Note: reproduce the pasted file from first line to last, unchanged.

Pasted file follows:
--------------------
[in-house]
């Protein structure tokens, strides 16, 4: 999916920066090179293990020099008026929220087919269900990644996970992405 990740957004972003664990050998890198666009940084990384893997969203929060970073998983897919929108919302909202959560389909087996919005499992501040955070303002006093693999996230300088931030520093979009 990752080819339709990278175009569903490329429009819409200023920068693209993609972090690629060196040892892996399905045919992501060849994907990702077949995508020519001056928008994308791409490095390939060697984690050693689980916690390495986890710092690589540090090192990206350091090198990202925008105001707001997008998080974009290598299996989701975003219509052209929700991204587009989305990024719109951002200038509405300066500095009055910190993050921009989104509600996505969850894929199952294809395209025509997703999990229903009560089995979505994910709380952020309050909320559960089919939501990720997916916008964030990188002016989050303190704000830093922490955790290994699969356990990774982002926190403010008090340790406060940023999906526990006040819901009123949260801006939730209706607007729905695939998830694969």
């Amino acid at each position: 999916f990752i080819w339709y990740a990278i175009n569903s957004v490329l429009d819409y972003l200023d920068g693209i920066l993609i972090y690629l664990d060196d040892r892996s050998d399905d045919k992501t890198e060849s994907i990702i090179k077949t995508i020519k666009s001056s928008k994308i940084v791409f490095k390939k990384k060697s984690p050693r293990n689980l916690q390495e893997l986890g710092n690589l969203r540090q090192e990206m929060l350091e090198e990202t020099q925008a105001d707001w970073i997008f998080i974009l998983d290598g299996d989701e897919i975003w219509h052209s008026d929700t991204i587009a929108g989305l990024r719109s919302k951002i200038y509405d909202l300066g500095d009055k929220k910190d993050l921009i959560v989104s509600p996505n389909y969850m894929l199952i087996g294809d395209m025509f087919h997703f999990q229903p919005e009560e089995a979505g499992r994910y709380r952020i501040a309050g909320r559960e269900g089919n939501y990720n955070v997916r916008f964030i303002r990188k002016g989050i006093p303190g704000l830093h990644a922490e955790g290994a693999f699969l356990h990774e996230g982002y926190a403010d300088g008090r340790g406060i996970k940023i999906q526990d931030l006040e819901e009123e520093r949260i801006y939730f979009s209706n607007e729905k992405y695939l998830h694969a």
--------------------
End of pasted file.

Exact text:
[in-house]
């Protein structure tokens, strides 16, 4: 999916920066090179293990020099008026929220087919269900990644996970992405 990740957004972003664990050998890198666009940084990384893997969203929060970073998983897919929108919302909202959560389909087996919005499992501040955070303002006093693999996230300088931030520093979009 990752080819339709990278175009569903490329429009819409200023920068693209993609972090690629060196040892892996399905045919992501060849994907990702077949995508020519001056928008994308791409490095390939060697984690050693689980916690390495986890710092690589540090090192990206350091090198990202925008105001707001997008998080974009290598299996989701975003219509052209929700991204587009989305990024719109951002200038509405300066500095009055910190993050921009989104509600996505969850894929199952294809395209025509997703999990229903009560089995979505994910709380952020309050909320559960089919939501990720997916916008964030990188002016989050303190704000830093922490955790290994699969356990990774982002926190403010008090340790406060940023999906526990006040819901009123949260801006939730209706607007729905695939998830694969």
């Amino acid at each position: 999916f990752i080819w339709y990740a990278i175009n569903s957004v490329l429009d819409y972003l200023d920068g693209i920066l993609i972090y690629l664990d060196d040892r892996s050998d399905d045919k992501t890198e060849s994907i990702i090179k077949t995508i020519k666009s001056s928008k994308i940084v791409f490095k390939k990384k060697s984690p050693r293990n689980l916690q390495e893997l986890g710092n690589l969203r540090q090192e990206m929060l350091e090198e990202t020099q925008a105001d707001w970073i997008f998080i974009l998983d290598g299996d989701e897919i975003w219509h052209s008026d929700t991204i587009a929108g989305l990024r719109s919302k951002i200038y509405d909202l300066g500095d009055k929220k910190d993050l921009i959560v989104s509600p996505n389909y969850m894929l199952i087996g294809d395209m025509f087919h997703f999990q229903p919005e009560e089995a979505g499992r994910y709380r952020i501040a309050g909320r559960e269900g089919n939501y990720n955070v997916r916008f964030i303002r990188k002016g989050i006093p303190g704000l830093h990644a922490e955790g290994a693999f699969l356990h990774e996230g982002y926190a403010d300088g008090r340790g406060i996970k940023i999906q526990d931030l006040e819901e009123e520093r949260i801006y939730f979009s209706n607007e729905k992405y695939l998830h694969a």